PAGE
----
Cloudflare is a pretty amazing service, and probably the only on that I know of with a free reverse proxy setup. For most website owners, its value comes from the caching service for static assets by default. I personally also use its DNS servers since I find their response times far faster than those used by my web host.
As just mentioned, Cloudflare automatically caches your JS, CSS, “woff” files (fonts) etc. You don’t need to explicitly specify this. These files are chosen for two very good reasons:
- They are static and don’t change often
- They are requested on almost all page loads for your site
Once these assets are in Cloudflare’s cache, you can use webpagetest.org to see how fast they load compared to the loading speeds from your own origin server. It’s not even close:
All of the assets in the screenshot are cache “hits” on Cloudflare. You can see that it takes between 43 to 69 milliseconds to search each resource. That’s very small. Most likely your origin server clocks in with several hundred milliseconds.
So “Cache Everything”?
This leads one to wonder why we simply don’t cache everything on Cloudflare instead of just static content. In its “Page Rules” section for example, we can force Cloudflare to cache the contents of all requests using the page rule:
Here, we tell Cloudflare to cache everything for 1 month (the maximum allowed).
This means that all of our web pages will be served from Cloudflare’s EDGE caches all over the world right? In fact, our origin server won’t even be touched! Right?
Not so fast.
“Cache Everything” Doesn’t Work Like You Think
Unfortunately, this simplistic page rule causes more problems than it solves. At best, it slows down your site. At worst, it actively harms it. Here’s why.
You’ll Show Admin Pages to Your Visitors
Even relatively static websites don’t show the same page to all their visitors. A prime example is logged in and logged out users. On WordPress sites for example, a lot of users have the Jetpack plugin which adds an admin bar when you’re logged in.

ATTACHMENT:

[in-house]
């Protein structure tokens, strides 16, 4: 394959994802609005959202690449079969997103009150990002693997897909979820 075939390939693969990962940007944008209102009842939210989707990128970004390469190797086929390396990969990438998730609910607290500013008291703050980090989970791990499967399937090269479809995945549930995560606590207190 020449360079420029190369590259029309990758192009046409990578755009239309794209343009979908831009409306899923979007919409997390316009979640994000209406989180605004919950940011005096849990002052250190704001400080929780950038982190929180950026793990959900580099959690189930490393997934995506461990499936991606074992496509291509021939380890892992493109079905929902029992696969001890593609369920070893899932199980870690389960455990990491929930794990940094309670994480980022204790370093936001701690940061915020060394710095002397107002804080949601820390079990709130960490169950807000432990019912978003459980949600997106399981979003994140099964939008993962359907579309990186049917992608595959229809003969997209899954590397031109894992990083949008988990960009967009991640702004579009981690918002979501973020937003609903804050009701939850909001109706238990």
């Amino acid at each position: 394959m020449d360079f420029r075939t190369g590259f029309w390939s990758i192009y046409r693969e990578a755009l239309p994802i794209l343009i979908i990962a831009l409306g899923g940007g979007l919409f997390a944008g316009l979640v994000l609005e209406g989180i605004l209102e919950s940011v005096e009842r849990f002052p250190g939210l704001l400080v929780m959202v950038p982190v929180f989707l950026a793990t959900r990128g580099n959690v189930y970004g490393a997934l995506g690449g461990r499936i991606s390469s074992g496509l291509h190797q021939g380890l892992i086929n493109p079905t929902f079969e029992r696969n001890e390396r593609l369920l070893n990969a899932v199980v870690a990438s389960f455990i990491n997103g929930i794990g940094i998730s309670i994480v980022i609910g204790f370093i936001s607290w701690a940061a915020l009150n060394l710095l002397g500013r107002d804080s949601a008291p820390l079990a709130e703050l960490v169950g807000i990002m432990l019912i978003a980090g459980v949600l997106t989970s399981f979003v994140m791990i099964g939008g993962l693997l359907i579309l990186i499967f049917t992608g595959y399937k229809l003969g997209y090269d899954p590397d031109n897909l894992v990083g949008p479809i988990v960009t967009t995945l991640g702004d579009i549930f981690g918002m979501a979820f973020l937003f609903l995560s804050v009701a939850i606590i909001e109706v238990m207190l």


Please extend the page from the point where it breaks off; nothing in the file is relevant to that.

If you happen to visit a page on your site before anyone else, Cloudflare will cache that and show subsequent visitors the logged in version with the admin bar!
Now Cloudflare has an option to bypass the cache with a cookie. This would work great, except that it’s only available to Business users for $200 a month per domain!
Having said that, there are ways to disable the Cloudflare cache when you’re a logged in user. I’ll explore some methods in another article.
You’ll Slow Down your Site
The first hit to an EDGE cache is always a tad bit slower than a direct request to the origin server. That’s because the EDGE server needs to make the request to the origin server anyway in order to cache it for later. Cloudflare has 158 EDGE locations. That means each page of yours will have to be requested at least once from each of these EDGE locations to be completely cached everywhere.
If you have 100 pages on your site (a modest number), that means your site has to be pinged 158*100 = 158,00 times for it to be complete cached. And that’s assuming each request comes from a different combination of page and EDGE server!
The Content Won’t Be Cached
To make matters worse, all CDNs have some form of selective cache purging. If a resource is requested only infrequently, it will probably be removed from the cache and the server will request it again from the origin.
This means that pages which are infrequently visited will almost never get a hit on the EDGE cache. Even if they do get cached, they’ll just drop away at once.
Any Changes Will Reset the Cache
Finally, anytime you make the smallest change to your HTML, the entire cache will reset. It’s terrible!
Bottom line: Cloudflare’s free “Cache Everything” option looks seductive, but it just doesn’t work. Even if you manage to avoid showing admin pages to your users, it’s just extremely inefficient, and will actually slow down your site by adding an additional request to each and every ping to your origin server.
I’m a NameHero team member, and an expert on WordPress and web hosting. I’ve been in this industry since 2008. I’ve also developed apps on Android and have written extensive tutorials on managing Linux servers. You can contact me on my website WP-Tweaks.com!